A Three–year (2011–2013) Surveillance on Animal Bites and Victims Vaccination in the South of Khorasan–e–Razavi Province, Iran LC01-LC05
Mr. Seyed Behnam Mazlum
MSc in Statistic, Gonabad University of Medical Sciences, Gonabad, I.R, Iran.
Introduction: Rabies is acute encephalitis caused by rabies virus and is transmissible between humans and warm blooded animals. The virus is belong to the family of Rabdoviridae and, of Lissavirus genus.
Aim: To find out the success of rabies surveillance system to prevent victims of this deadly disease and to identify its risk factors in the community.
Materials and Methods: This research is a cross-sectional analysis and the information pertaining to bite incidents was obtained from documents of the Centers for Disease Control of Rabies from 2011 to 2013. A questionnaire was used which included questions on demographics information (sex and age) of the victims, and the others. Results: A total of 616 cases (animal rabies) were brought to rabies treatment center during 2011- 2013 of which 81.2% of the cases were males and 18.8% were females. Most animal bites (37.5%) reported in 2011. The difference between the months and the number of biting were statistically significant (p = 0.001). Animal biting was more frequent among people of age group 21â€“30 years than other age groups which constituted roughly 27.2% of the cases. There was no significant relationship between the variables of gender and site of the bites victims, (p> 0.05). Domestic dog bite was most frequent, found in 66.7% cases. 83.9% victims had been uncompleted vaccinated and 16.1% were completed.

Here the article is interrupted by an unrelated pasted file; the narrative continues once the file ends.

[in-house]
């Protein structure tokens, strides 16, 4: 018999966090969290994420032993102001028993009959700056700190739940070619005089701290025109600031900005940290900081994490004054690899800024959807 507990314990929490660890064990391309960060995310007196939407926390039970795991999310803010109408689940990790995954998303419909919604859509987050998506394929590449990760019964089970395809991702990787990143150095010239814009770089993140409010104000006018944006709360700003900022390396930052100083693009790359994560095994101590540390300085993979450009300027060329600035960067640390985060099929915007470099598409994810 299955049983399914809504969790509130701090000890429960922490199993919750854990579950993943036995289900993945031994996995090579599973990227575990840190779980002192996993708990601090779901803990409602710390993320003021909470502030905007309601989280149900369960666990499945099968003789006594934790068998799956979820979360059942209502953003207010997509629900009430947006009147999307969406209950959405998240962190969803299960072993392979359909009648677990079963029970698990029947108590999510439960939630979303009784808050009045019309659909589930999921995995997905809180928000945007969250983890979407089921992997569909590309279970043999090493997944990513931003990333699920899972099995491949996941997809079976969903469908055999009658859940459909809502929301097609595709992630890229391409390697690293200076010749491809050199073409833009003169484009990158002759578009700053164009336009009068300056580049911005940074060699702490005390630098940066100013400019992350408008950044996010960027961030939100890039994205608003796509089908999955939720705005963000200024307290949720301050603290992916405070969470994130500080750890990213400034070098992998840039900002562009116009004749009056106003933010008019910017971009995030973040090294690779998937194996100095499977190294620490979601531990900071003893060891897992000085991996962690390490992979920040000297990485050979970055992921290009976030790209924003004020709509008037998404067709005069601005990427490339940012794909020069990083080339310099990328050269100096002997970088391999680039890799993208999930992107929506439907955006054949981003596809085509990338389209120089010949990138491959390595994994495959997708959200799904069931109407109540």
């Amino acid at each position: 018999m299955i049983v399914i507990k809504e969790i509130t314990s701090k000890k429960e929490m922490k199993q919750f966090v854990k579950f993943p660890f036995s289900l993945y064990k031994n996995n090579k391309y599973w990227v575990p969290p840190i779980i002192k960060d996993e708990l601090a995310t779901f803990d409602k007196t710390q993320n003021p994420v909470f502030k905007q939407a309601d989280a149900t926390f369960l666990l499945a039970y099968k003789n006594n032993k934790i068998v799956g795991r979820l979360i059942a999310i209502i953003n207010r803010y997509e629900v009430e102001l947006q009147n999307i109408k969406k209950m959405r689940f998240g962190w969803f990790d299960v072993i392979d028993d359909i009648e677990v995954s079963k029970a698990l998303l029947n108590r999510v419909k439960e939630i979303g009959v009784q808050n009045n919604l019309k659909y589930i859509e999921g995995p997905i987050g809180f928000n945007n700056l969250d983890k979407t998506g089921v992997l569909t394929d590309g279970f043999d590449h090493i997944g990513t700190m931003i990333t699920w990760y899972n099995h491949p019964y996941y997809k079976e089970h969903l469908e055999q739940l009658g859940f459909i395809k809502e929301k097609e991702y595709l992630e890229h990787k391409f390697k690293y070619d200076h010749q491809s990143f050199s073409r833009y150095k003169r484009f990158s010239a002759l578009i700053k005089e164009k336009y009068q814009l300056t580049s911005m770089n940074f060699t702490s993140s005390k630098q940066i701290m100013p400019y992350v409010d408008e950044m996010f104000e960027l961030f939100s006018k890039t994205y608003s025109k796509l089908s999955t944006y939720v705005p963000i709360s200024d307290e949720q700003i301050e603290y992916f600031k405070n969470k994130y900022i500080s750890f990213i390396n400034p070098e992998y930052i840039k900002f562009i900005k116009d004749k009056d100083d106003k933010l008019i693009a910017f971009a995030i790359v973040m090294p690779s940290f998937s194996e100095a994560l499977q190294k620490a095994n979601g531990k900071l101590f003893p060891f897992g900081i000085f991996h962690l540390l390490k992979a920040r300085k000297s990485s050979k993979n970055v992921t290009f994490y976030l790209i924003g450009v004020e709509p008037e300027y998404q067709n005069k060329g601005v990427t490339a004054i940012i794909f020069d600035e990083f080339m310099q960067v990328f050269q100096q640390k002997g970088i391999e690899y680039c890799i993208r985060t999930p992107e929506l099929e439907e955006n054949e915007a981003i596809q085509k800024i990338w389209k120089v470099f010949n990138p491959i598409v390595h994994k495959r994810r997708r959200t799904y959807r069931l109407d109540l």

Conclusion: Since, the cost of conservation was high for the health system after biting, preventive programs should be concentrated on public health instructions, particularly in villagers, free occupation and emphasis to ranchers that have collar dogs during the day.